The cost to do the tour was only $400 Pesos ($20 USD) per adult and $200 Pesos per child for the 8-hour day, plus a port fee of $5.50 pesos for anyone over 5 years old. It seemed like a decent cost for an all-day activity so I thought we would try it. The cost included the boat ride there, but not extras like beer or lunch; however, I ended up packing our own lunch to hopefully save some cost. However, the boat was LARGE and it was jammed packed! The particular boat we were on was entirely other Mexicans visiting Huatulco on vacation. However, it really made me wish I could understand Spanish better as the whole tour was in Spanish and none of the workers spoke English either. This created issues later, as things were lost in translation.

After departing the port of Santa Cruz, our first stop was at Chachacual Bay, where we stopped for 1-hour. However, I was under the impression that we had the chance to snorkel at both stops. After I thought I had confirmed with one of the workers, we decided to head to the beach for the first stop. (You can also access some of the corral from the shore as well so we could see a little bit.) However, when we got to the 2nd stop at San Augustin, we found out there was no snorkeling there after all, but rather it was a 2-hour stop only for lunch. I had hoped to use the snorkel rafts (where the kids can look through the bottom), so they were pretty disappointed about that. Plus, when we arrived at San Augustin they took us by boat to selected restaurants to eat at where prices were definitely more than normal. I didn’t want to sit at a restaurant for 2-hours so we snuck out to try to snorkel on our own, but unfortunately there were just too many salp that day there.

However, one of the highlights from the tour was boat ride, where we did catch a glimpse of two sting rays jumping out of the water. There is a chance of seeing whales and dolphins too depending on the time of year.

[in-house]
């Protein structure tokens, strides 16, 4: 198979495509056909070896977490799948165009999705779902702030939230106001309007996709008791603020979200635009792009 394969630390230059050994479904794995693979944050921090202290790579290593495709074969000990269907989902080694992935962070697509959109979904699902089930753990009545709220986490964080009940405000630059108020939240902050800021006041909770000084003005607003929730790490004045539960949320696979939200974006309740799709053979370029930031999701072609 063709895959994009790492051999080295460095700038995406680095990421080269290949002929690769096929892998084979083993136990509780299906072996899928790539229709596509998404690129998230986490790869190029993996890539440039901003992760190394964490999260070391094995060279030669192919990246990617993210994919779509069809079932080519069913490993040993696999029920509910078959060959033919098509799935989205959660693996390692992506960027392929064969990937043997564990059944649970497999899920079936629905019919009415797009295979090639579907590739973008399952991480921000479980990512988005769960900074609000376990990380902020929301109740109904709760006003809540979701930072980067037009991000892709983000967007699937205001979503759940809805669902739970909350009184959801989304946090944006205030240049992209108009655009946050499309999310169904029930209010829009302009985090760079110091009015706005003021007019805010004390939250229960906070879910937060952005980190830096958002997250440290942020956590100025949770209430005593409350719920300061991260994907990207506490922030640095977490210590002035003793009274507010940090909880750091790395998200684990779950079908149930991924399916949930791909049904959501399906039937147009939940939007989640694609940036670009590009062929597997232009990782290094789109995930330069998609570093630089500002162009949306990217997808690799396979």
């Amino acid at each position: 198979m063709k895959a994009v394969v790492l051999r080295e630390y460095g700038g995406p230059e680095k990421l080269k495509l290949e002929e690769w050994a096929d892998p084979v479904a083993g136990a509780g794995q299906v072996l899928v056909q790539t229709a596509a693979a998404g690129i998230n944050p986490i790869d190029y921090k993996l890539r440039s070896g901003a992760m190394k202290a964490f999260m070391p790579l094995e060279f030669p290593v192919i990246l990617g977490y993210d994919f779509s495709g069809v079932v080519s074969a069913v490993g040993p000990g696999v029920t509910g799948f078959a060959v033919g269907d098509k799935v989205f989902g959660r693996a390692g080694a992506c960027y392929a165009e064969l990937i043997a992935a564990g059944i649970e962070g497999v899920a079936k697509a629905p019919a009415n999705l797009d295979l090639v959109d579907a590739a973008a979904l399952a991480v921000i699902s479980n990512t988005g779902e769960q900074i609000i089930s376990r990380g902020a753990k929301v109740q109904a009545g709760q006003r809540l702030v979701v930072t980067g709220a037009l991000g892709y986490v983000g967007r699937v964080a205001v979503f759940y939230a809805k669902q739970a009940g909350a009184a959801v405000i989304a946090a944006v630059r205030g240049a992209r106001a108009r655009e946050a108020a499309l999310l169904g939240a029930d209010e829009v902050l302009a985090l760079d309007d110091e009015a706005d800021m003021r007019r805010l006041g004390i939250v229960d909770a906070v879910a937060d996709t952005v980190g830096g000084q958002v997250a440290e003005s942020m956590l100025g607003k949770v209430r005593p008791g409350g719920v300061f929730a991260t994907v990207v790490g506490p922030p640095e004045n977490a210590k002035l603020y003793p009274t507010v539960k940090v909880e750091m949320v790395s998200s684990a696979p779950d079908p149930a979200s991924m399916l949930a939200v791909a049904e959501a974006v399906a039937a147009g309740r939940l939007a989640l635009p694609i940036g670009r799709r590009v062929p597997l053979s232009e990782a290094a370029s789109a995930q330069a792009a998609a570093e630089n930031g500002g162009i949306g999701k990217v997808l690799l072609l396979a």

Zipline at Rancho Tangolunda

We had plans originally to zipline at Lake Atitlan in Guatemala, but our second visit back to the lake got cancelled, so we were unable to do the zipline there as planned. I had promised the kids the opportunity to go ziplining, so searched out places to do ziplining during our stay in Huatulco. I discovered the zipline excursion to Rancho Tangolunda through My Huatulco Vacations. In my humble opinion, it was a bit overpriced, but I had made a promise and we still had fun. For each of us to zipline it was $35 USD (or $695 Pesos per person). But we had some birthday money, so we decided to use it for this experience.

They told us to allow for about 2 hours for the excursion from our doorstep and back again, but it ended up being much shorter than that because we were the only ones in the group. They picked us up for the 10-15 minute drive to Rancho Tangolunda. I tried to explain that we had our own vehicle to drive there and back, but they didn’t offer any price discounts, so we just went with the transportation provided with the tour. In total I think we were gone about 1 hr. 20 minutes. If you had a larger group then it would take closer to the 2 hours to give everyone a turn.

When we arrived they geared us up and then took us in their truck up to the first zipline point. The first section is 310 m long and 80 meters high. The second one is 300 meters long but has a downward sloping incline that takes you back to the beginning, so this one is much faster.

However, the two guides were super helpful, especially with the kids. They each took one child with them and tandem ziplined down both sections. It sounded like I probably could have gone with one of the kids, but I wasn’t exactly sure how it would go. Plus, Clara informed me later that she preferred going with the ‘professional’ anyway...ha ha!

It was a fun outing, but not sure I would do it again. I think we were there the wrong time of year (March) for the incredible lush views as well. With it being in the dry season, the views weren’t green and luscious like many iconic zipline experiences.

There definitely isn’t any shortage of things to do in the Huatulco area. In fact, several of these spots could also be visited from the popular destination of Puerto Escondido. We hope you enjoy this selection of family-friendly beaches and activities in the area. But of course, there is always the option to just sit back and relax as well!